Looking for Lear in Dennis Kelly’s "The Gods Weep"
Looking for Lear in Dennis Kelly’s "The Gods Weep"

Academic Journal of Modern Philology vol. 4 (2015)

Maciej Wieczorek
University of Łódź

Looking for Lear in Dennis Kelly’s The Gods Weep.


First staged by the Royal Shakespeare Company in 2010, Dennis Kelly’s The Gods Weep is an attempt to update the well-known story of King Lear to contemporary times. It focuses on Colm, an aging CEO who decides to divide his company evenly between two of his employees at the price of his only son’s share, a decision that results in escalating a bloody conflict that tears apart the business empire. Despite featuring an all-star cast and having the full support of the RSC, The Gods Weep received mixed to wholly negative reviews and was criticized for being chaotic, lengthy and not faithful enough to the masterpiece of the Bard. The present article addresses the problems raised by the critics and attempts to demonstrate that their responses were largely misguided, as most of them failed to recognize the full complexity of what they were dealing with. Thus the paper first shows that Kelly’s play is not merely a response to King Lear but, rather, a bricolage that recycles Akira Kurosawa’s Ran and Sarah Kane’s Blasted as well as a number of other works. The article then suggests that The Gods Weep is not an adaptation but an appropriation, as it shifts the political thrust of the hypotext and bears a mark of Kelly’s in-yer-face sensibility. Finally, the contribution argues that, given the range of sources that are being recycled, the play should not be viewed as an appropriation of a single text. Building on the concept of the “work” as formulated in Margaret Jane Kidnie’s Shakespeare and the Problem of Adaptation, I suggest that The Gods Weep should be viewed in the context of all texts which may be subsumed under what I call the “Lear type.”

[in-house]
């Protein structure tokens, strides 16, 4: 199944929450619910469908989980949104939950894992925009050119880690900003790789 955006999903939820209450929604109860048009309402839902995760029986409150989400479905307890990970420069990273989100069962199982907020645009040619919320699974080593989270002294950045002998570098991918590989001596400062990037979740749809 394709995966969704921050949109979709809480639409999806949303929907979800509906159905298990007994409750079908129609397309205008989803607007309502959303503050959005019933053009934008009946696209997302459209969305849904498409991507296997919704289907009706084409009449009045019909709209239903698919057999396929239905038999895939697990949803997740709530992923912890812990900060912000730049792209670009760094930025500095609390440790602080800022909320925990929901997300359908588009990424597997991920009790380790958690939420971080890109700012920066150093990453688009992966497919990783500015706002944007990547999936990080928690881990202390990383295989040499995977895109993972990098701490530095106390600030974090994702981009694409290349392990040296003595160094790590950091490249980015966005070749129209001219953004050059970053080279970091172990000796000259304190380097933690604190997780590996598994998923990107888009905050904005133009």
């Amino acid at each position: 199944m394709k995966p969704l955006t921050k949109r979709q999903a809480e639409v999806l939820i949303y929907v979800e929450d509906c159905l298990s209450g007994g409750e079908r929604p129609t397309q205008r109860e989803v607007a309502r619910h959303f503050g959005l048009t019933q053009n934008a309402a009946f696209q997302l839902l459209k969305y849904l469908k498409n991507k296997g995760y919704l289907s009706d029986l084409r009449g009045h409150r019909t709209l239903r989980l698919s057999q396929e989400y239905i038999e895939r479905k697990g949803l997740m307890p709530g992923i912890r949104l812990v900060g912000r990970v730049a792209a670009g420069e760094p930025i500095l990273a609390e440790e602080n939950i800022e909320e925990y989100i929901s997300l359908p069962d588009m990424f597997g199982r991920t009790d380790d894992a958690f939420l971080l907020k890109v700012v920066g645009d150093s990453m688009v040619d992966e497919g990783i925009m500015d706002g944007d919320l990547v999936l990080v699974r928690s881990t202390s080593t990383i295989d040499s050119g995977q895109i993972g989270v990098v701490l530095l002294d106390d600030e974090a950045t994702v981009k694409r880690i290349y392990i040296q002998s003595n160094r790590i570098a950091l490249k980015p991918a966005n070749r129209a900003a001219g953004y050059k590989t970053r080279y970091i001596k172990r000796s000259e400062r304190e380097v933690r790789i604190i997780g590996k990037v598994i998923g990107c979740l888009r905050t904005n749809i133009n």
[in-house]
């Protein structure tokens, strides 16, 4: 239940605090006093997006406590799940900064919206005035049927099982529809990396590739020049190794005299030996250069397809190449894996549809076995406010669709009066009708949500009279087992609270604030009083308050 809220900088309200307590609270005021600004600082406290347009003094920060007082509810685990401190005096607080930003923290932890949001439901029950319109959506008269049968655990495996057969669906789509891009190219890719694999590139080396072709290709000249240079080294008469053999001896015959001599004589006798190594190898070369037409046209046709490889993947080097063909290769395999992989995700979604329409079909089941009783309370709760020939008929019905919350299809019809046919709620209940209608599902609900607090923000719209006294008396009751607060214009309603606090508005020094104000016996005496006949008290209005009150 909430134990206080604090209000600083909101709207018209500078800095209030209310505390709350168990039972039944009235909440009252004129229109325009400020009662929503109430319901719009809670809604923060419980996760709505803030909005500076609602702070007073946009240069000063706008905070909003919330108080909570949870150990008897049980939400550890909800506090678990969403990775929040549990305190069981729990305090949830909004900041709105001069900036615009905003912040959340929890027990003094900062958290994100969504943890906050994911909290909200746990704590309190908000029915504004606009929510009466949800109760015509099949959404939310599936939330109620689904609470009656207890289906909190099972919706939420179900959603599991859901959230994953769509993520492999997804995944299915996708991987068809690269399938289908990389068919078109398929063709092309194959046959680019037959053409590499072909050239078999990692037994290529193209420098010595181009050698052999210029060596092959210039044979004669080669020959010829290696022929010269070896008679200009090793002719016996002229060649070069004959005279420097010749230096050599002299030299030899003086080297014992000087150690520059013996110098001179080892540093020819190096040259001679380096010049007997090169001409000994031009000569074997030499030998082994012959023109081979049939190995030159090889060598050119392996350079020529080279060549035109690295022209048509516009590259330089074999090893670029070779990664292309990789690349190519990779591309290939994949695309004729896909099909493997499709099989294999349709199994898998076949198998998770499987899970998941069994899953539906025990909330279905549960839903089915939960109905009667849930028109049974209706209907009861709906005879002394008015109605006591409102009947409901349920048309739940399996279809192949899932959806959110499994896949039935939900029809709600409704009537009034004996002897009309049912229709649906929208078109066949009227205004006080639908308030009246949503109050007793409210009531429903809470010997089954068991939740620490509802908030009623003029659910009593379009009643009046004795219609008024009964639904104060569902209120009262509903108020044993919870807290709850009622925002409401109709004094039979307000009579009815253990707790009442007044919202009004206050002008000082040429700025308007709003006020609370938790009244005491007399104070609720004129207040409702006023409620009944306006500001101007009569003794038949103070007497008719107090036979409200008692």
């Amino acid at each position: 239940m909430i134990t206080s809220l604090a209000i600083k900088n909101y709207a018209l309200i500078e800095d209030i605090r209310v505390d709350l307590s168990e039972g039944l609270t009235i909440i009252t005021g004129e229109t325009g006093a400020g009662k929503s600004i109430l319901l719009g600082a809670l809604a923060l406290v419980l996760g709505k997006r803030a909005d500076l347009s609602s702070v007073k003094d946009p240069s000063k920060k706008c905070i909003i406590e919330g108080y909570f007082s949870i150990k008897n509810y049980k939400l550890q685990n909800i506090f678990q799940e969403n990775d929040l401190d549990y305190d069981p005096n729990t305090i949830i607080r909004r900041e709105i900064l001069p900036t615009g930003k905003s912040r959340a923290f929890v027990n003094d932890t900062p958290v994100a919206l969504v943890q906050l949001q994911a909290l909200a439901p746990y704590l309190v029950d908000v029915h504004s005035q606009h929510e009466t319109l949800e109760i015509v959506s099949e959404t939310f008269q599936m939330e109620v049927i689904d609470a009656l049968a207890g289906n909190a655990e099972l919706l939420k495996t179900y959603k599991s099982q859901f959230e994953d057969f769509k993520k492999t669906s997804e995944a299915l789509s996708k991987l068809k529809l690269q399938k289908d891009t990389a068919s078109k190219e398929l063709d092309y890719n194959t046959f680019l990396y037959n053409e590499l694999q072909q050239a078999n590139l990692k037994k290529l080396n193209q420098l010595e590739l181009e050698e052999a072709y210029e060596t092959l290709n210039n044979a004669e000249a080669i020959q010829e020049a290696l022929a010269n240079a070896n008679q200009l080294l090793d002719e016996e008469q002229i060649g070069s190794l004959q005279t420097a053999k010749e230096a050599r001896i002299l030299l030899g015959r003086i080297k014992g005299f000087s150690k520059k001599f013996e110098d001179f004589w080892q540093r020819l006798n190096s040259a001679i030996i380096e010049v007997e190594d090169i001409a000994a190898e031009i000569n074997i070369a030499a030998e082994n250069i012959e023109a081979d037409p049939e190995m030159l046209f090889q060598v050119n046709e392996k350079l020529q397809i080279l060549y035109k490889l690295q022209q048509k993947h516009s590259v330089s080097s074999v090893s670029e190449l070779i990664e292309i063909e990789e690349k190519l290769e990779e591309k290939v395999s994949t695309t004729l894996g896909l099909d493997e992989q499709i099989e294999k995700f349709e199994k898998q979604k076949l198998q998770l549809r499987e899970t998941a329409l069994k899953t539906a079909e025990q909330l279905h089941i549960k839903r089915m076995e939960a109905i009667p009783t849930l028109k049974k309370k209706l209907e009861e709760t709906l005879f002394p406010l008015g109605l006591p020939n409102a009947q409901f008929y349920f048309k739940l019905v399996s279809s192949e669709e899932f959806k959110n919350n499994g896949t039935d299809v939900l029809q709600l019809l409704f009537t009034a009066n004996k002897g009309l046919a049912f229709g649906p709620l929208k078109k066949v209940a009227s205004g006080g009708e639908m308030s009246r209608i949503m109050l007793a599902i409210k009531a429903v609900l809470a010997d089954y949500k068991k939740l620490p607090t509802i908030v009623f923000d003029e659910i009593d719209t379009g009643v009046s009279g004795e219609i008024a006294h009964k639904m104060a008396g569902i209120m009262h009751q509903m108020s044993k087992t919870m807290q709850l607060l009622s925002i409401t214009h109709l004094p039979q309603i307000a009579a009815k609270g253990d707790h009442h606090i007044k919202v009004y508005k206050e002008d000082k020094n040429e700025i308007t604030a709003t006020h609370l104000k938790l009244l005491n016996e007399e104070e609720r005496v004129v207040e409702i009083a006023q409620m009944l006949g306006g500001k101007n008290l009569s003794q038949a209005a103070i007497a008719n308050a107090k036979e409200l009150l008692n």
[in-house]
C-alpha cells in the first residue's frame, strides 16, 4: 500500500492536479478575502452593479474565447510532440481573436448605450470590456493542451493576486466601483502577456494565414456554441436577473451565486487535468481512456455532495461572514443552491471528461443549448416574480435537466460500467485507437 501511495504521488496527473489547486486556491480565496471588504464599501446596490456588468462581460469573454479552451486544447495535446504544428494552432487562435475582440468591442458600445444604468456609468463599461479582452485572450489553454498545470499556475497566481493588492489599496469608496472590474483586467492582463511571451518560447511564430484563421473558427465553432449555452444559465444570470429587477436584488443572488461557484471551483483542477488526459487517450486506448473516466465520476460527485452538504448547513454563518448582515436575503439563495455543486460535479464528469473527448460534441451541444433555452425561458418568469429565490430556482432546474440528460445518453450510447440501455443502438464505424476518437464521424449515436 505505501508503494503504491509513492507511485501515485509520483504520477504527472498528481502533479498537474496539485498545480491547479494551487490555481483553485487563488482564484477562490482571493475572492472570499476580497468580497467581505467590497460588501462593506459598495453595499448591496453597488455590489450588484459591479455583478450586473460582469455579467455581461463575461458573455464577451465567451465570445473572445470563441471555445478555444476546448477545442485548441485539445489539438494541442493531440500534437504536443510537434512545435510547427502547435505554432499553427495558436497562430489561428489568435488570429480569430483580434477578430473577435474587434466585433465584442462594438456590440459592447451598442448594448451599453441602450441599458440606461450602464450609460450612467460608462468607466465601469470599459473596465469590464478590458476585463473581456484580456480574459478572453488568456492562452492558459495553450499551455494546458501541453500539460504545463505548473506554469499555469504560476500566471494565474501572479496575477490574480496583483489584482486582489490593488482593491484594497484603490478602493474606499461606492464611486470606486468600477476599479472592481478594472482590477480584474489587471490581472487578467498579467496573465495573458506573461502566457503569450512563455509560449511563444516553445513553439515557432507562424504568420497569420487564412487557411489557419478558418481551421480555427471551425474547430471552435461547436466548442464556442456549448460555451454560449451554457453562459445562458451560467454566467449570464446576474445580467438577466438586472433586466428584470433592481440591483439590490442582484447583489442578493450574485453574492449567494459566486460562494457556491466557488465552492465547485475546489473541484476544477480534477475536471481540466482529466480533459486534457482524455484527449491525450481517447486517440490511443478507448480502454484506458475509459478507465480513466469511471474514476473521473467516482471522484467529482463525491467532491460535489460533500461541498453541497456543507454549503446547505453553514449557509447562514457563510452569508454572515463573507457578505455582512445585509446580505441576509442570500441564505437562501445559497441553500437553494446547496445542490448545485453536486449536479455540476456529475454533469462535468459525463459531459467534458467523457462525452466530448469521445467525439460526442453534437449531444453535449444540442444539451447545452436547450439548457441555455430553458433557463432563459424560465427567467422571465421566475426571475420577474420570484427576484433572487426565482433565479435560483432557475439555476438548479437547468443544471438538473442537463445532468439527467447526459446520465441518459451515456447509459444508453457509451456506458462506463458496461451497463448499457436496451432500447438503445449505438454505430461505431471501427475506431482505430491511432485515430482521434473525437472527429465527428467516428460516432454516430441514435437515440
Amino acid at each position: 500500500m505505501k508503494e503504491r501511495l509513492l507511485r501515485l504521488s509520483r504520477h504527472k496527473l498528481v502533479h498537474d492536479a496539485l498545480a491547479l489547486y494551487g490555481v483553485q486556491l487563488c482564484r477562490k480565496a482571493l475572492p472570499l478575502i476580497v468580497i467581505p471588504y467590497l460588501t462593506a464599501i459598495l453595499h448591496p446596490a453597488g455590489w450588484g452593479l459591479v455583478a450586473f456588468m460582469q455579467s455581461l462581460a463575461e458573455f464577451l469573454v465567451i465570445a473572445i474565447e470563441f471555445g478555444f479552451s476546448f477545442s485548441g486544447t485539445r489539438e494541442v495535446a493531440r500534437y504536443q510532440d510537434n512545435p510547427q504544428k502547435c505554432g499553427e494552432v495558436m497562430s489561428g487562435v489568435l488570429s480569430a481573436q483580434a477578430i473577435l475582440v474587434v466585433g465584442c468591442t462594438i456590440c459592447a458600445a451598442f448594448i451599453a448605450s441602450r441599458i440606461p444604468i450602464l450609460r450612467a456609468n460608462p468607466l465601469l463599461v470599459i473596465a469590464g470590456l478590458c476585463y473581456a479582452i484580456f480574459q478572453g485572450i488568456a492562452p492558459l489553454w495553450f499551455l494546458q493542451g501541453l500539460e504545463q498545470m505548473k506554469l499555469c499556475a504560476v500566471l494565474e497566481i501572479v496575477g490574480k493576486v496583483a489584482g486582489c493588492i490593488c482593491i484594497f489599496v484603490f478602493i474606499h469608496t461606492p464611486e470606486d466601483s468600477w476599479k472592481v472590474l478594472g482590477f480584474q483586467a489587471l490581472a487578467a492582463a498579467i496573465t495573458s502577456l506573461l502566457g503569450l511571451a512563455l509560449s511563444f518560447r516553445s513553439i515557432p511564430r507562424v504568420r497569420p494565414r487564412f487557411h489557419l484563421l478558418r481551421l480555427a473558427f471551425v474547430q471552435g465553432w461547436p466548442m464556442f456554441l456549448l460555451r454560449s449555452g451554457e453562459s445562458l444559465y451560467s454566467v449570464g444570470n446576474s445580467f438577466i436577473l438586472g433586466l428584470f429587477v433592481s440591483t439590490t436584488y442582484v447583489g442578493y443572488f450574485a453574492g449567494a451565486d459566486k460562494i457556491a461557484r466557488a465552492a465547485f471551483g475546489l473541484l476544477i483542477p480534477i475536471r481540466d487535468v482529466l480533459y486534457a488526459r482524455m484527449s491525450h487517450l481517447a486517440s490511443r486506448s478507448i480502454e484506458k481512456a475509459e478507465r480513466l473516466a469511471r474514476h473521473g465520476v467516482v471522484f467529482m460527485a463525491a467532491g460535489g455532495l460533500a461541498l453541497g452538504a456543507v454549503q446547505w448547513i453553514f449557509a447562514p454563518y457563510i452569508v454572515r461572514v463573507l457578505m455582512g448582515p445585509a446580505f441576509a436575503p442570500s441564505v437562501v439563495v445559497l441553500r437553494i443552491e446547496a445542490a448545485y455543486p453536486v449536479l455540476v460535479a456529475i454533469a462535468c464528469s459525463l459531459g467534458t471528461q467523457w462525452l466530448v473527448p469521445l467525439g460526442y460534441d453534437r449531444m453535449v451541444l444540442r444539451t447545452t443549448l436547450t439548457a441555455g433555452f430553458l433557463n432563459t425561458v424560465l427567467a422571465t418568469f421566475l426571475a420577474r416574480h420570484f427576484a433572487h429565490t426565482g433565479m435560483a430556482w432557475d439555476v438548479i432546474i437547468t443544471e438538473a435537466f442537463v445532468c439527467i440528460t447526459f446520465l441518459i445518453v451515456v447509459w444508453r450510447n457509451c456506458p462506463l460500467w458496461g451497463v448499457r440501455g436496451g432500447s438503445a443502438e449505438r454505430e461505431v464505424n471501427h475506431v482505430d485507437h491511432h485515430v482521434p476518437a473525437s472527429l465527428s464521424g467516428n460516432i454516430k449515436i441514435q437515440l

Keywords: The Gods Weep, Dennis Kelly, Shakespeare, adaptation, appropriation.

Full text: Looking for Lear in Dennis Kelly’s The Gods Weep.

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